All Articles Leadership Management 6 employee warning signs -- and what to do about them

6 employee warning signs — and what to do about them

7 min read


SmartBrief is talking directly with small and medium-sized businesses to discover their journeys, challenges and lessons. Today’s post is from Matt Straz, the founder and CEO of Namely, the HR and payroll platform for the world’s most exciting companies. Connect with Straz and the Namely team on Twitter, Facebook, and LinkedIn.

Are you a small-business owner and would like to share your story? E-mail senior editor James daSilva at jdasilva [at]

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You know when something’s not quite right. Your new employee is the black sheep of the bunch, and you aren’t sure if they might be the wrong fit for your company or it’s just the learning curve.

Employee fit is influenced by both skill and culture. Skill is the easier aspect of these two, because it’s more tangible and you can always train someone to master a skill. Cultural fit is harder to pin down. It involves an employee’s personal values and the social norms they live by.

One issue with cultural fit often comes when someone puts themselves ahead of the team and the company. In a previous company, I had a person who felt that it was more about them, such as wanting a sales commission for deals they didn’t actually close. I also had a marketing person who would consistently try to be in the limelight. such as being in articles or advertisements.In hindsight, I wished I acted quicker on that behavior because, ultimately, I had to dismiss those people. Nobody wants to work for someone who is selfish and tries to take all of the credit.

If your employee is the wrong cultural fit for the job, you’ll want to know sooner than later so you can prepare. Replacing an employee can cost companies more than 20% of the employee’s annual salary. It’s time to investigate if there is a problem so you can be proactive rather than reactive in your management strategy.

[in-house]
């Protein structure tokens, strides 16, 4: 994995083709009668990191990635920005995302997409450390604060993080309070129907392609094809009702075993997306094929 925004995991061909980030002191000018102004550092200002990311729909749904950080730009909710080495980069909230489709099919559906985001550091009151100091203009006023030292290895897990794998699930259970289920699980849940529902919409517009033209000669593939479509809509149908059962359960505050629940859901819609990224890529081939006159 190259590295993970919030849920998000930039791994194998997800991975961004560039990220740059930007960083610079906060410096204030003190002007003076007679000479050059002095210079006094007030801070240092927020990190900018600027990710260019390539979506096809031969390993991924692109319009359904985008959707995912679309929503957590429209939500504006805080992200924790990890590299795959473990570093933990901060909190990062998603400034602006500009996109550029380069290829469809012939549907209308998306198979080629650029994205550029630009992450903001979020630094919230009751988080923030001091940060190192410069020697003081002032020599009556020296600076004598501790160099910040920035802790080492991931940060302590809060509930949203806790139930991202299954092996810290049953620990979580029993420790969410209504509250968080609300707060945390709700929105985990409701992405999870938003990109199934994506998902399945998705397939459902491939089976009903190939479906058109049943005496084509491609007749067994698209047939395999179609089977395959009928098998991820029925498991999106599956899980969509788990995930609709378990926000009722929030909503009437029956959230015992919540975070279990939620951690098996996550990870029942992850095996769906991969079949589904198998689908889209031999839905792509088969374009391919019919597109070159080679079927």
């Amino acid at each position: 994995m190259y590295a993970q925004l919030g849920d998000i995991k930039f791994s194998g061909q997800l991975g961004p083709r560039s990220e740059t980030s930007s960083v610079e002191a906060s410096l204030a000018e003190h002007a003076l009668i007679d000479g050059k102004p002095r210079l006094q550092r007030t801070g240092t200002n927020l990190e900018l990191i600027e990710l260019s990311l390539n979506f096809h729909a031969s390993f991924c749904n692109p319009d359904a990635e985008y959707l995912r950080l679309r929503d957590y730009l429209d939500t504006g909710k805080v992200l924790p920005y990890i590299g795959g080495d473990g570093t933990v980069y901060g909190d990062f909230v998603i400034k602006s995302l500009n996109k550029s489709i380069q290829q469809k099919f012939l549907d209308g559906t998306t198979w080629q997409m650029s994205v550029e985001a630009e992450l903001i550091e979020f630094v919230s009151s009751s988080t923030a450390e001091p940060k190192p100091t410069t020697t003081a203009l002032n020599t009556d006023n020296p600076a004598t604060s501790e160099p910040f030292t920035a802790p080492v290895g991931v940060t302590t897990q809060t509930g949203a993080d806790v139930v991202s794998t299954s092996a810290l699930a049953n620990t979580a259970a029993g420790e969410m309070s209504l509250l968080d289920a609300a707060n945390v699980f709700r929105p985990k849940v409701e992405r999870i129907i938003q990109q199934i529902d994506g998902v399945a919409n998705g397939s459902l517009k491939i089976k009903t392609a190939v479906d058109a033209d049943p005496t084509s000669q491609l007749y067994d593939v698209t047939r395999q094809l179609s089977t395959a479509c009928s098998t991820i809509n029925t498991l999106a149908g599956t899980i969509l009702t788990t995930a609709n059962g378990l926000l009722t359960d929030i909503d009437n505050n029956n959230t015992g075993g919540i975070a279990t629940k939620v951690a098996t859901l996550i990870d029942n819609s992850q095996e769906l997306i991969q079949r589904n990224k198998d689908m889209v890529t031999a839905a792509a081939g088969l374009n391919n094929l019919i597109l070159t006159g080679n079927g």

Here are a few signs your new employee might be the wrong cultural fit for the job, accompanied by tips for improving the situation before deciding to let him or her go:


  1. “That’s not my job” mentality.

When an employee refuses to take on tasks outside of the position’s normal job duties, it shows she’s not a team player. If your company values flexibility and team collaboration, she’s probably not the right cultural fit for your company.

Sometimes, employees can learn to be great team players by watching others on the team support one another. Give the employee a project and supply her with the team and tools she needs for success. Ideally, throughout the project she will learn the advantages of working on a team and the value of others stepping outside their normal duties to accomplish the big picture goal.

  1. Negative attitude.

Pay attention to the way your employee speaks to others about work. Expressions like, “I don’t want to be here,” and “this place” are signs your employee feels negative about where he works. If any of those expressions contain profanities, you’re in trouble.

Why? Negativity in the workplace is contagious, research shows. One negative employee can affect your whole team and, if you aren’t careful, bring the whole business down.

A great way to combat workplace negativity is with positive activities that enhance team bonding. Take everyone out for happy hour. Perhaps all your new employee needs is to feel connected. If things don’t turn around in a few weeks, you’ll want to cut him loose.